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June 24, 1933


JAMA. 1933;100(25):2030. doi:10.1001/jama.1933.02740250052020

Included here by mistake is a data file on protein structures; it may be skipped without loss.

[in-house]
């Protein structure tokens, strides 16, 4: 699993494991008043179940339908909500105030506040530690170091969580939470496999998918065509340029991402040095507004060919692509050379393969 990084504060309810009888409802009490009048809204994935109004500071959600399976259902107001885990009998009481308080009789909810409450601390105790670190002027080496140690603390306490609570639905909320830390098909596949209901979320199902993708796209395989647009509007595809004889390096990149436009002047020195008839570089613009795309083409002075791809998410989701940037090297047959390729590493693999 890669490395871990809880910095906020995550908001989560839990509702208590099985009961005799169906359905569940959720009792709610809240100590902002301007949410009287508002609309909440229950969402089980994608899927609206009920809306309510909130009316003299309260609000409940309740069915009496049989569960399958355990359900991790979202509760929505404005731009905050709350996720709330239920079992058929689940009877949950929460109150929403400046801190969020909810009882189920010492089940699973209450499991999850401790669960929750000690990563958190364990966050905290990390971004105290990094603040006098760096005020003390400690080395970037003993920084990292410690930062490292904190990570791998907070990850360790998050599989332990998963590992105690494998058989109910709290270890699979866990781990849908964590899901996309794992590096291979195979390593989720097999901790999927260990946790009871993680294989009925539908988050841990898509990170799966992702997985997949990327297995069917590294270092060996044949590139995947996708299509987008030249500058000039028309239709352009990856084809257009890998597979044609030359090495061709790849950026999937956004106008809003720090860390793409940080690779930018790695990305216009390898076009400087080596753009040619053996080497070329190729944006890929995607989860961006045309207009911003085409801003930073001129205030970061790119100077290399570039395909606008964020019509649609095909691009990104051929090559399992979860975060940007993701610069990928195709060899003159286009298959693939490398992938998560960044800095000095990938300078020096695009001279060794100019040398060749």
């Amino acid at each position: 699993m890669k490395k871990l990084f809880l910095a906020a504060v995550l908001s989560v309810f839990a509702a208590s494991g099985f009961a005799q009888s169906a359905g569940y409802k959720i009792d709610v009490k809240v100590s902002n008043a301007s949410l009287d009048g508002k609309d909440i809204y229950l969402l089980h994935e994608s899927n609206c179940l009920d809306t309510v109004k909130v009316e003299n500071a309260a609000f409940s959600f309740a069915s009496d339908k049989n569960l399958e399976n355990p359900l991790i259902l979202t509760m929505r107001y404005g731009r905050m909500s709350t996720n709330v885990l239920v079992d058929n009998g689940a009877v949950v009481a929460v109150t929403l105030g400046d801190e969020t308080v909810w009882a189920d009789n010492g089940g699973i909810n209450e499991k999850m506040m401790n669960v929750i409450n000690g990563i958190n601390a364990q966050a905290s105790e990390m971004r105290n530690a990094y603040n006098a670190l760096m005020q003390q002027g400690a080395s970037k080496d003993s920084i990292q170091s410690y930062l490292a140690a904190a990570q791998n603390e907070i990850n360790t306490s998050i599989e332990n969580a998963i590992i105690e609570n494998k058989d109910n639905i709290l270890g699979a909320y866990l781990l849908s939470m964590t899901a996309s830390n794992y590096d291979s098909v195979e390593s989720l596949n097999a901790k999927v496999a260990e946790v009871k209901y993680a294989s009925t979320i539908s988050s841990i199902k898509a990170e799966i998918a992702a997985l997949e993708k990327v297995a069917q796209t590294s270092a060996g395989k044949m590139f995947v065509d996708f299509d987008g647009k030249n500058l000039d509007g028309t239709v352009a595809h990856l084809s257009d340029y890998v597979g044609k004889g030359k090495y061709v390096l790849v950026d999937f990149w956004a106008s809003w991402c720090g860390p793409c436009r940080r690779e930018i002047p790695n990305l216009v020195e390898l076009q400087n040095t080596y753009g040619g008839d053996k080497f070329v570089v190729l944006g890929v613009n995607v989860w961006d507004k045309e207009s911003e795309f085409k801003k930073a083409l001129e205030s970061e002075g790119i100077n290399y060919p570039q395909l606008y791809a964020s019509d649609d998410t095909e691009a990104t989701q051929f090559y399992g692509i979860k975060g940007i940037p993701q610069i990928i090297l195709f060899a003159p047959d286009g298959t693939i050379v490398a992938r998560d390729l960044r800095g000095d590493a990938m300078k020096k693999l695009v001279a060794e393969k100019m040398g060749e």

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Controversy Concerning the Nature of Bacteriophage  The discovery of d'Herelle concerning the existence of filtrable and living viruses that develop in bacterial cultures and are capable of producing bacteriolysis has always been the subject of controversies at the Institut Pasteur de Paris, where d'Herelle made his discovery. The clinical results are incontestable; but d'Herelle regards this lyzing principle as a living micro-organism, which he calls "bacteriophage," and supports his view on the fact that this principle can be cultivated indefinitely by transplanting in nutritive mediums and on the added fact that it is destroyed by heat. Innumerable observations have shown that the bacteriophage of the staphylococcus, when injected into the lesions of furuncles or anthrax, renders the pus sterile. The bacteriophage of cholera, when implanted in India in the wells of infected regions, has promptly arrested epidemics. Nevertheless, Professors Roux and Calmette, the directors of the Institut Pasteur de Paris,

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